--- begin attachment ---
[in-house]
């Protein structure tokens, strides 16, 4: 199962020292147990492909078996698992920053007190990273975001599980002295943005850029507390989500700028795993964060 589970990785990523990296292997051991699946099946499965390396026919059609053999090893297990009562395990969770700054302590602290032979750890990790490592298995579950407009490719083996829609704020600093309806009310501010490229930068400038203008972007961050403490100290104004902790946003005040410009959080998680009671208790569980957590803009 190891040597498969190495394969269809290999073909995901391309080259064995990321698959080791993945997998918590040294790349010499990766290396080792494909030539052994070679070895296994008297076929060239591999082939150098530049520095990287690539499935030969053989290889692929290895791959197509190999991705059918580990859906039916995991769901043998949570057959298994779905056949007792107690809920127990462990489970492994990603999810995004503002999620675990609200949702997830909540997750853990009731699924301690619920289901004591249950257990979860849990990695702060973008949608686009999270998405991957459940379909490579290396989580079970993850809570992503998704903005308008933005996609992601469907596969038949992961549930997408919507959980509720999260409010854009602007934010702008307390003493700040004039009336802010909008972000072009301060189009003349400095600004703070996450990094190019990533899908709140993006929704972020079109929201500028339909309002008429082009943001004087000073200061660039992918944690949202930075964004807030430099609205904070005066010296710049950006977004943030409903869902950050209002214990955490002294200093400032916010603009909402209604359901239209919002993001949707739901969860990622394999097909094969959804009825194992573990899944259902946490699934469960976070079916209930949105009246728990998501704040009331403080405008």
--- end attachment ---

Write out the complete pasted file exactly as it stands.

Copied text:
[in-house]
């Protein structure tokens, strides 16, 4: 199962020292147990492909078996698992920053007190990273975001599980002295943005850029507390989500700028795993964060 589970990785990523990296292997051991699946099946499965390396026919059609053999090893297990009562395990969770700054302590602290032979750890990790490592298995579950407009490719083996829609704020600093309806009310501010490229930068400038203008972007961050403490100290104004902790946003005040410009959080998680009671208790569980957590803009 190891040597498969190495394969269809290999073909995901391309080259064995990321698959080791993945997998918590040294790349010499990766290396080792494909030539052994070679070895296994008297076929060239591999082939150098530049520095990287690539499935030969053989290889692929290895791959197509190999991705059918580990859906039916995991769901043998949570057959298994779905056949007792107690809920127990462990489970492994990603999810995004503002999620675990609200949702997830909540997750853990009731699924301690619920289901004591249950257990979860849990990695702060973008949608686009999270998405991957459940379909490579290396989580079970993850809570992503998704903005308008933005996609992601469907596969038949992961549930997408919507959980509720999260409010854009602007934010702008307390003493700040004039009336802010909008972000072009301060189009003349400095600004703070996450990094190019990533899908709140993006929704972020079109929201500028339909309002008429082009943001004087000073200061660039992918944690949202930075964004807030430099609205904070005066010296710049950006977004943030409903869902950050209002214990955490002294200093400032916010603009909402209604359901239209919002993001949707739901969860990622394999097909094969959804009825194992573990899944259902946490699934469960976070079916209930949105009246728990998501704040009331403080405008």